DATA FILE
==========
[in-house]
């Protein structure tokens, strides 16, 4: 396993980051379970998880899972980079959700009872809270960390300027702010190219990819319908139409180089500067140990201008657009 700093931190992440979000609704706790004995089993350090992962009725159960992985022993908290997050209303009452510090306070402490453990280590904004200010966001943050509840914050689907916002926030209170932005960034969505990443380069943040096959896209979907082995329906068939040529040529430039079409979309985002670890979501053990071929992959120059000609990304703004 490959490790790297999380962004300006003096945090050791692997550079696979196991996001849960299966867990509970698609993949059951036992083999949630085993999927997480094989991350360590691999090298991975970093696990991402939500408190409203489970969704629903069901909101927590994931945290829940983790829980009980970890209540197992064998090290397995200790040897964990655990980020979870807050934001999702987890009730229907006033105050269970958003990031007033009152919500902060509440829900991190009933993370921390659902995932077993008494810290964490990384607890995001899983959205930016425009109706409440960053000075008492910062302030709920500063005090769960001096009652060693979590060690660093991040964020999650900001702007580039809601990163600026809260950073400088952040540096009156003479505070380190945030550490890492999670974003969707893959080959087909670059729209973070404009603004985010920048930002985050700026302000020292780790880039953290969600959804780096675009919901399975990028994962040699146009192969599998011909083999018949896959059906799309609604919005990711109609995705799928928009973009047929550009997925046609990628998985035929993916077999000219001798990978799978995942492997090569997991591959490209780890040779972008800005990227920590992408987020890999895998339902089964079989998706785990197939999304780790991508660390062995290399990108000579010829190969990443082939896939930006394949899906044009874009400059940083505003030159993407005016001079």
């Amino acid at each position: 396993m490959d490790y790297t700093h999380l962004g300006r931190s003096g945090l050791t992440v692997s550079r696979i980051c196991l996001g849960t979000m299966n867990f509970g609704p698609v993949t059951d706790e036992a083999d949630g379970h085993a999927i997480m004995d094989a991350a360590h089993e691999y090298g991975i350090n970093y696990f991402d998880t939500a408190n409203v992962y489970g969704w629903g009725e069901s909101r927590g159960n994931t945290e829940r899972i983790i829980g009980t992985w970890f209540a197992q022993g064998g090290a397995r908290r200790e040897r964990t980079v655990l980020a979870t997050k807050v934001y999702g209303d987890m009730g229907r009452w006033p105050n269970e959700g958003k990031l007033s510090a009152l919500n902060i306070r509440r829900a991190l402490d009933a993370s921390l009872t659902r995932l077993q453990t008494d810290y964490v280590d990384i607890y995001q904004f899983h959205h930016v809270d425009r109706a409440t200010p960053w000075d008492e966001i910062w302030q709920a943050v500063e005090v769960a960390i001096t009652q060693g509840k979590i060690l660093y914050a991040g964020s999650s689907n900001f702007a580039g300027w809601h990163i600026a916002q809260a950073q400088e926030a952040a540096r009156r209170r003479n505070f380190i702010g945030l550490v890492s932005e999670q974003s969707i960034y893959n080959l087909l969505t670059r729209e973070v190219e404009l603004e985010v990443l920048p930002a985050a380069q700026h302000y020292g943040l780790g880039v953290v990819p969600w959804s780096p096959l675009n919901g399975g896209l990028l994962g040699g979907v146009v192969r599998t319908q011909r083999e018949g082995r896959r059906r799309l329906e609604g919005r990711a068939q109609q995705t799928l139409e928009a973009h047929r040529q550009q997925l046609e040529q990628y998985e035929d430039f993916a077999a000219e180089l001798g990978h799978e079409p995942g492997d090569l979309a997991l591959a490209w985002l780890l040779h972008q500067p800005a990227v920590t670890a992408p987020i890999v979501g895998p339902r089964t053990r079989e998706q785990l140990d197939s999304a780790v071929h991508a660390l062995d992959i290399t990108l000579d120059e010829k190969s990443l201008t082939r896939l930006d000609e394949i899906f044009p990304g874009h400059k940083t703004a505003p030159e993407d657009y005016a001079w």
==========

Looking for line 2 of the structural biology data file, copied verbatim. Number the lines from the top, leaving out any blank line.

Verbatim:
């Protein structure tokens, strides 16, 4: 396993980051379970998880899972980079959700009872809270960390300027702010190219990819319908139409180089500067140990201008657009 700093931190992440979000609704706790004995089993350090992962009725159960992985022993908290997050209303009452510090306070402490453990280590904004200010966001943050509840914050689907916002926030209170932005960034969505990443380069943040096959896209979907082995329906068939040529040529430039079409979309985002670890979501053990071929992959120059000609990304703004 490959490790790297999380962004300006003096945090050791692997550079696979196991996001849960299966867990509970698609993949059951036992083999949630085993999927997480094989991350360590691999090298991975970093696990991402939500408190409203489970969704629903069901909101927590994931945290829940983790829980009980970890209540197992064998090290397995200790040897964990655990980020979870807050934001999702987890009730229907006033105050269970958003990031007033009152919500902060509440829900991190009933993370921390659902995932077993008494810290964490990384607890995001899983959205930016425009109706409440960053000075008492910062302030709920500063005090769960001096009652060693979590060690660093991040964020999650900001702007580039809601990163600026809260950073400088952040540096009156003479505070380190945030550490890492999670974003969707893959080959087909670059729209973070404009603004985010920048930002985050700026302000020292780790880039953290969600959804780096675009919901399975990028994962040699146009192969599998011909083999018949896959059906799309609604919005990711109609995705799928928009973009047929550009997925046609990628998985035929993916077999000219001798990978799978995942492997090569997991591959490209780890040779972008800005990227920590992408987020890999895998339902089964079989998706785990197939999304780790991508660390062995290399990108000579010829190969990443082939896939930006394949899906044009874009400059940083505003030159993407005016001079």